U.S. Housing Market

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Concept: U.S. Housing Market
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2 votes

  Housing Prices Will Continue to Decline

  • A new survey by the trade publication Inside Mortgage Finance found that only 36% of all real estate sales in recent months involved “nondistressed” properties.
  • Of these nondistressed properties, only 31% were “unforced or optional.” In other words, nearly seven out of 10 of even these sellers were in the midst of some financial or personal crisis[1]
  1. InvestmentU article on Housing Market
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4 votes

  The death-spiral in the U.S. housing market is nearing a bottom.

The National Association of Realtors said today (Wednesday) that sales of existing homes fell to their lowest level in almost 12 years, as prices also fell and are now near their six-year lows.

The trade group said that sales of already existing houses fell a bigger-than-expected 5.3% in January, but buried within that report was one bit of data that may indicate the death-spiral in the U.S. housing market is nearing a bottom.

The indicator: The supply of housing declined again in January, continuing a trend that started during the summer.

“We’ll have to see if that trend continues. Inventory is already down sharply in the new home market, and if the existing home market can follow suit, it will eventually help stabilize housing,” Mike Larson, an analyst at Weiss Research Inc., told the Dow Jones News Service.

The U.S. housing market will play a key role - if not the key role - in the country’s economic recovery. A house is typically the single-biggest investment that most consumers make, which is why a house is also the typical consumer’s single-biggest expense.

  • First, although the U.S. still has way more houses for sale than demand calls for, the inventory of new homes for sale is currently 311,000 (10.7 months of supply) - the lowest number since 2001.
  • Second, with the average 30-year fixed mortgage rate still holding steady at around 4.8%, it represents an attractive entry point for buyers. However, with the Fed having spent many of its bullets to drive the rate down already, it might not dip much lower. If Ben Bernanke and his fellow bankers make this point, it could tempt would-be homebuyers into the market, for fear of missing out on lower rates if they don’t.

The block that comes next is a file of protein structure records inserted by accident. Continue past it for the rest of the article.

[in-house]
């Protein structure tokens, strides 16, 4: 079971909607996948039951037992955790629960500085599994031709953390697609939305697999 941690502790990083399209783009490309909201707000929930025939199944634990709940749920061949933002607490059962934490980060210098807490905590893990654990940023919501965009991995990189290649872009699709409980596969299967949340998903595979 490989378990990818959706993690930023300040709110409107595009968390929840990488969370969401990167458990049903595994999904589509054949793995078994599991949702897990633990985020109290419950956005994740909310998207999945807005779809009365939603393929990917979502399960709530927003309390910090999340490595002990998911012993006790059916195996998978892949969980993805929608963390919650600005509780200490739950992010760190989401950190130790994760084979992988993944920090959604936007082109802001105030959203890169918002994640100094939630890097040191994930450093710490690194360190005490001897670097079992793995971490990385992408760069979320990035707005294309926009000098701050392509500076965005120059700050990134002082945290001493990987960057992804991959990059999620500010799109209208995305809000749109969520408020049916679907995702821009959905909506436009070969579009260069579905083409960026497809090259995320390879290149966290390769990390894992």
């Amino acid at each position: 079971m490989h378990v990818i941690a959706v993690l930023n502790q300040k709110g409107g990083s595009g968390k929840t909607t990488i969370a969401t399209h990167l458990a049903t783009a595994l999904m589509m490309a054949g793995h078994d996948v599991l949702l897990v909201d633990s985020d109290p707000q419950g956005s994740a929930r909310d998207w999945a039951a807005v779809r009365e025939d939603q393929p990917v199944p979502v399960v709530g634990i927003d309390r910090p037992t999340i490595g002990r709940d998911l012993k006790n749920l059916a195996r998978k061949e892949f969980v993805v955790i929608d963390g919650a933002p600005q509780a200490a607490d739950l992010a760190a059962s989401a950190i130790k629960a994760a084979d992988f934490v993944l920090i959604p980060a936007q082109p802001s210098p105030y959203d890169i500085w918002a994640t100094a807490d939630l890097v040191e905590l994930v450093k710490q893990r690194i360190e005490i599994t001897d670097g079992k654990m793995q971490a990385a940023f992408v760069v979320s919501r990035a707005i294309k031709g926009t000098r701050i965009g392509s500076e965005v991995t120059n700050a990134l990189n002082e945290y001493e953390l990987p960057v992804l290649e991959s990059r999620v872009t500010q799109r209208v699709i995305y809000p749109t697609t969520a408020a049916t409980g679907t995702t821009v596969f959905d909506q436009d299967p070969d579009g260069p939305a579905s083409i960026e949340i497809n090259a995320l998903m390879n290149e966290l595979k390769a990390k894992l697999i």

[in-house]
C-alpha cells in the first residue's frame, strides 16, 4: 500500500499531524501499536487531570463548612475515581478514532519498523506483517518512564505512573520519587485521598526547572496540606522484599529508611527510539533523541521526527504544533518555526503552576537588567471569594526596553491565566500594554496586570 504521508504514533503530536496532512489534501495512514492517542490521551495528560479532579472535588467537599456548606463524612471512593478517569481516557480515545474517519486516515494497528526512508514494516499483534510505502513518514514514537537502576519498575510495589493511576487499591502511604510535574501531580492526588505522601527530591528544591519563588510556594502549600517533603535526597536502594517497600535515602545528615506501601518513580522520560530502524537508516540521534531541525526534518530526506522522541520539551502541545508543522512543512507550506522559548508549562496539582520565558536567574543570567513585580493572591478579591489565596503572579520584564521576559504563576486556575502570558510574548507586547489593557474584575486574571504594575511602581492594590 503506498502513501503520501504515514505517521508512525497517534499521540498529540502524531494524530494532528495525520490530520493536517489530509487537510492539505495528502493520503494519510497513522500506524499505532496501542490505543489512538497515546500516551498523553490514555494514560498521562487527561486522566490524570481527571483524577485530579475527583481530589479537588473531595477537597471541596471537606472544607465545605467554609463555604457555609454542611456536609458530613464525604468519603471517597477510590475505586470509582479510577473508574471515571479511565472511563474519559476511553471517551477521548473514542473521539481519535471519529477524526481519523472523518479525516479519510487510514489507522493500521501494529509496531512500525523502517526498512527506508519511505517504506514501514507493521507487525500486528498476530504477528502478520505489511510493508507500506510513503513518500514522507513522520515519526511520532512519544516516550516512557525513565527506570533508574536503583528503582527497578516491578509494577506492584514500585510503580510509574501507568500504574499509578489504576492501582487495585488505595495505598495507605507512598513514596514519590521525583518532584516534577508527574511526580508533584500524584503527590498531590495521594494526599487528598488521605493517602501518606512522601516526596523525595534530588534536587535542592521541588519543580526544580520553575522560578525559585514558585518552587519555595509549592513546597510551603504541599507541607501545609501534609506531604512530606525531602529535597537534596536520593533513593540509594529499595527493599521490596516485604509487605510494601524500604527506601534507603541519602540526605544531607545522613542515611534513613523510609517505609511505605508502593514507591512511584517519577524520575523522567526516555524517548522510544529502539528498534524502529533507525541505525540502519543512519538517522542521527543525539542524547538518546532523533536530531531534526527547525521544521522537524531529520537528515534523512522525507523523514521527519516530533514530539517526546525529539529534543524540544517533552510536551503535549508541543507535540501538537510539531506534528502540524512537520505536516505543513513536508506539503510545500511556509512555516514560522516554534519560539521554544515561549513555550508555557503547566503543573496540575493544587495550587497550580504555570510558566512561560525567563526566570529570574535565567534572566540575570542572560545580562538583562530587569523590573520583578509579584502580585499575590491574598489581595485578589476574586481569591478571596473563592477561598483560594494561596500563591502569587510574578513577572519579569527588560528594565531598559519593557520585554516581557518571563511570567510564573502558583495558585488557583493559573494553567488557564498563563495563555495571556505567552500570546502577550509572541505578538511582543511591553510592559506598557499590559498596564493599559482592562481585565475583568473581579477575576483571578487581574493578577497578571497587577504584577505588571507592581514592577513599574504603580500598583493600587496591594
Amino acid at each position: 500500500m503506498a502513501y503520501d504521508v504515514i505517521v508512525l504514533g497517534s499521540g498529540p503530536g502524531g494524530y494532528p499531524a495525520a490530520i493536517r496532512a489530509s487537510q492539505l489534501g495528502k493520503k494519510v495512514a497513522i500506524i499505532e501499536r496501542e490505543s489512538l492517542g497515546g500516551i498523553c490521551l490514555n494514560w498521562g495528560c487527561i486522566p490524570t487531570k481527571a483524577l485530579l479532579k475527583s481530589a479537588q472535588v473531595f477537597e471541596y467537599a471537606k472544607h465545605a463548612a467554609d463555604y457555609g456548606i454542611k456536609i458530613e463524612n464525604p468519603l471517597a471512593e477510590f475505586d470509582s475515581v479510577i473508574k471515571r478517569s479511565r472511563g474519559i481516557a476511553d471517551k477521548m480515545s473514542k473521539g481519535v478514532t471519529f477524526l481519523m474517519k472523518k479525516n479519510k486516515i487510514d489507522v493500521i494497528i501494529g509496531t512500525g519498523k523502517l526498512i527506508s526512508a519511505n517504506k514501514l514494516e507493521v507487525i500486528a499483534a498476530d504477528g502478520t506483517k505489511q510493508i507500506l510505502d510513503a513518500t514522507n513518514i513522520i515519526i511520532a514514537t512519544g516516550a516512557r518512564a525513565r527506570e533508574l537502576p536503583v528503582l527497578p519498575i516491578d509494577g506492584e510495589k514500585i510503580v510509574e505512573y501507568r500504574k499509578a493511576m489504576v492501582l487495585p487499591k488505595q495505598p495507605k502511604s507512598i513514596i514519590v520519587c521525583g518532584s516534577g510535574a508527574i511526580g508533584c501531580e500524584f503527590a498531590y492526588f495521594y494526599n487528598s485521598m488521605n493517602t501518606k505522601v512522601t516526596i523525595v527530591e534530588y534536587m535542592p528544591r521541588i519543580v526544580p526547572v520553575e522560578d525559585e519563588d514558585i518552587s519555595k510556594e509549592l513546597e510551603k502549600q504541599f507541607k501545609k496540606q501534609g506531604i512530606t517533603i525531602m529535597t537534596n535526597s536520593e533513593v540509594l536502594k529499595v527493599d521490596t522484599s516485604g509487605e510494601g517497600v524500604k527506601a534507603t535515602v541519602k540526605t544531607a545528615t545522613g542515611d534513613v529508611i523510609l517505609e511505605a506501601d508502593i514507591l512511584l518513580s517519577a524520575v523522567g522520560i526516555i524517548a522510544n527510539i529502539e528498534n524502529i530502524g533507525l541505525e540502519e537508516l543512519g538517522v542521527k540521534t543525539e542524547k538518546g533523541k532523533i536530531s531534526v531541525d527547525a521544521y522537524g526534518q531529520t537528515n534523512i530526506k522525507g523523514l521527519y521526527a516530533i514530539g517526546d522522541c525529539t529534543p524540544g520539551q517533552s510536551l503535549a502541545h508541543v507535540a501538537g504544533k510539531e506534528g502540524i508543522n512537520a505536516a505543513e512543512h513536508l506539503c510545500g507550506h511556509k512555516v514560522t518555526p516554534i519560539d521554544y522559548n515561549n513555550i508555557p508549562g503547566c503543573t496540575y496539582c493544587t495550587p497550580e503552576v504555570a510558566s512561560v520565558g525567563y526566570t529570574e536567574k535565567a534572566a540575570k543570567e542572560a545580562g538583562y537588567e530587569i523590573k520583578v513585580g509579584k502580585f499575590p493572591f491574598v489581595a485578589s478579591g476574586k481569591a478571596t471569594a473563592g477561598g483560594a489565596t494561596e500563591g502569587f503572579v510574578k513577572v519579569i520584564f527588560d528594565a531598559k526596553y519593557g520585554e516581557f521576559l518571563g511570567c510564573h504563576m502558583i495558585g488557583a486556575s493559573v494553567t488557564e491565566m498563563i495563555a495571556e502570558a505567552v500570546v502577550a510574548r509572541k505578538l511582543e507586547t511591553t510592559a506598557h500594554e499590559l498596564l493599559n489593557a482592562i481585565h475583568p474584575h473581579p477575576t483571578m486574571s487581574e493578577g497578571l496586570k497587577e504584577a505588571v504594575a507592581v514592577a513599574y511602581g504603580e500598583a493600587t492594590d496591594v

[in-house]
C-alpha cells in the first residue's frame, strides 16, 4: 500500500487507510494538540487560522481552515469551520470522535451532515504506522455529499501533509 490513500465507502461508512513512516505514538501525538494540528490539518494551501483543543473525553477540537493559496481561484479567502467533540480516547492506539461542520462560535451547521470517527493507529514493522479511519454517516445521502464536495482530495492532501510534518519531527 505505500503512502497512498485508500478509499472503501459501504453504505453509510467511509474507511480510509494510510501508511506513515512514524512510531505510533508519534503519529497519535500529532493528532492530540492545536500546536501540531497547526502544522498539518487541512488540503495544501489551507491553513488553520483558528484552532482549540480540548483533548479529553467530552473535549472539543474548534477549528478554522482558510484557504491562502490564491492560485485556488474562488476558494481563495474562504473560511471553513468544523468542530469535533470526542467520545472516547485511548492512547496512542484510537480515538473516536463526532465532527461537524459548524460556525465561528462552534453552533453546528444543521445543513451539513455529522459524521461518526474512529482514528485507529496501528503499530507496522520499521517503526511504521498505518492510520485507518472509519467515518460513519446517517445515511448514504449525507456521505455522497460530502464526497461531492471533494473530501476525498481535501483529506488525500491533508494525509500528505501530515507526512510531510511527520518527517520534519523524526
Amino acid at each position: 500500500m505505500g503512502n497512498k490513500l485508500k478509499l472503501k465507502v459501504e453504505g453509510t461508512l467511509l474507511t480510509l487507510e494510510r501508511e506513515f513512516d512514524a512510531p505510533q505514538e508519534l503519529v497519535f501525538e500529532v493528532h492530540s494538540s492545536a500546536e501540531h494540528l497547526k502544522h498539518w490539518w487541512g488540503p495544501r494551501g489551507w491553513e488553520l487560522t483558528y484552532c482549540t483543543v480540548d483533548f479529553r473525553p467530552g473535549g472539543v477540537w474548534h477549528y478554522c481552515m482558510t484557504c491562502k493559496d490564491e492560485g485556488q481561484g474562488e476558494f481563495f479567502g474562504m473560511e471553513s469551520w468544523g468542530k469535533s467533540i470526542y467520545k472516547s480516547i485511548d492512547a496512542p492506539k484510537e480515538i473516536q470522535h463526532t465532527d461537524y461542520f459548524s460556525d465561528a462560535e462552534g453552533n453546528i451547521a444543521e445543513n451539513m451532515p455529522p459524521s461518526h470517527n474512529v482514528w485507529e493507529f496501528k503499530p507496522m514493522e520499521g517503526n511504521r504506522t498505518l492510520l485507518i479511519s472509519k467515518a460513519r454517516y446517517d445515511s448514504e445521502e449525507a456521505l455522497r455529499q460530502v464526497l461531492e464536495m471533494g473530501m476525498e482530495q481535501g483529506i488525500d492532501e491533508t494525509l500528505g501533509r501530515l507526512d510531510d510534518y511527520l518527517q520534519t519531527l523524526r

• And finally, there are some pockets of strength across the U.S. - in some of the hardest-hit areas, too. For example, Business Week reports that home sales on Florida’s Gulf Coast, Inland Empire in Los Angeles, and the Las Vegas area jumped around 80% in February, compared with February 2008.

Moreover, the number of available homes in California tumbled from 15.3 months worth a year ago to 6.5 months in February is a good sign in terms of clearing the market and driving up prices. However, this may be the result of speculators or first-time buyers, who don’t put a home on the market in return. The sell-then-buy equation remains very tricky and a lengthy process in many areas.

One measure that California has passed in order to boost its market is a $10,000 tax credit to anyone who buys a newly built home.

As Robert Shiller, economics professor and co-creator of the Case-Shiller index, states, “The market is still doing badly. But there’s always light at the end of the tunnel.”

In other words, while depressed prices, record low mortgage rates, and government incentives worth $8,000 in tax credits for first-time buyers may spark some buying, the current recession, high unemployment, and tight lending conditions mean we’re probably still a long way from the end of that tunnel.

However, when recovery does eventually take hold, it may be perennially popular areas that have suffered the most during the bust - like California, Florida, and Nevada - that will lead the way higher.

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3 votes

  Houses Are More Affordable Than They've Been Since 1973

With house prices and mortgage rates way down... poof! We're here. Houses are ridiculously affordable once again. But that alone doesn't mean it's time to buy.

"Cheap, hated, and uptrend" – that's what we look for. It's hard to find all three at any time. We have the first in U.S. residential real estate right now. Houses are cheap. We also have the second... Real estate is hated:

The latest survey of homebuilders suggests they don't expect to sell a darn thing today or in the future... The survey just hit record lows in sentiment. But you probably don't need statistics to tell you sentiment is terrible toward real estate right now. You already know it.

So real estate is cheap and hated. But what about the trend? That's the last piece of the puzzle before we'll consider buying again.

Right now, of course, the trend is still down. It's still terrible. And many facts suggest what you probably expect: We might have another year of "terrible" before we enter what could be five great years in U.S. residential real estate.

U.S. residential real estate typically bottoms right after recessions. We've seen two terrible recessions – one ended in March '75 and another ended in November '82. In those two, new home prices bottomed within two months on either side of the end of the recessions.

We also had a recession that hit real estate hard, ending in March '91. New home prices didn't bottom until a year later in that case.

After coming out of recession, new home prices typically do well for about five years. (The last official recession ended in November '01... Home prices went straight up for nearly four years after that.)

Right now, we're in recession. We could be in recession for another year. Based on history, there's no hurry to buy anything yet. Unless you're desperate, you shouldn't hurry to sell either.